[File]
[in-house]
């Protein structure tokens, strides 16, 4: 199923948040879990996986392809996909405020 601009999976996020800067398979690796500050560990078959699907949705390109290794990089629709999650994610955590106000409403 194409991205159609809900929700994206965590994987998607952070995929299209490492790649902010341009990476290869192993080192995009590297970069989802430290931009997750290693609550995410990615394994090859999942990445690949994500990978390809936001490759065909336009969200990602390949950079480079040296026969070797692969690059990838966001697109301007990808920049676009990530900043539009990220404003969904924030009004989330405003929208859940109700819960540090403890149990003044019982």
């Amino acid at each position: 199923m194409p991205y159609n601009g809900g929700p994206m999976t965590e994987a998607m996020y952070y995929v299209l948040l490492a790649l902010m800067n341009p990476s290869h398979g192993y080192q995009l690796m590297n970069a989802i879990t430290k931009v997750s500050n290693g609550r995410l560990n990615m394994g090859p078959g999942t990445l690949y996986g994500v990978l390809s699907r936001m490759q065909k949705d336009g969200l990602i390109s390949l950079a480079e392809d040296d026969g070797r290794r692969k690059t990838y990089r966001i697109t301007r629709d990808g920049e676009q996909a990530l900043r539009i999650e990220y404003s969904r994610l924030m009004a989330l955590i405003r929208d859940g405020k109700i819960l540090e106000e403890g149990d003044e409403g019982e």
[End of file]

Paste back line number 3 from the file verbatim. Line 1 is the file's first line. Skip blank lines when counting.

């Amino acid at each position: 199923m194409p991205y159609n601009g809900g929700p994206m999976t965590e994987a998607m996020y952070y995929v299209l948040l490492a790649l902010m800067n341009p990476s290869h398979g192993y080192q995009l690796m590297n970069a989802i879990t430290k931009v997750s500050n290693g609550r995410l560990n990615m394994g090859p078959g999942t990445l690949y996986g994500v990978l390809s699907r936001m490759q065909k949705d336009g969200l990602i390109s390949l950079a480079e392809d040296d026969g070797r290794r692969k690059t990838y990089r966001i697109t301007r629709d990808g920049e676009q996909a990530l900043r539009i999650e990220y404003s969904r994610l924030m009004a989330l955590i405003r929208d859940g405020k109700i819960l540090e106000e403890g149990d003044e409403g019982e």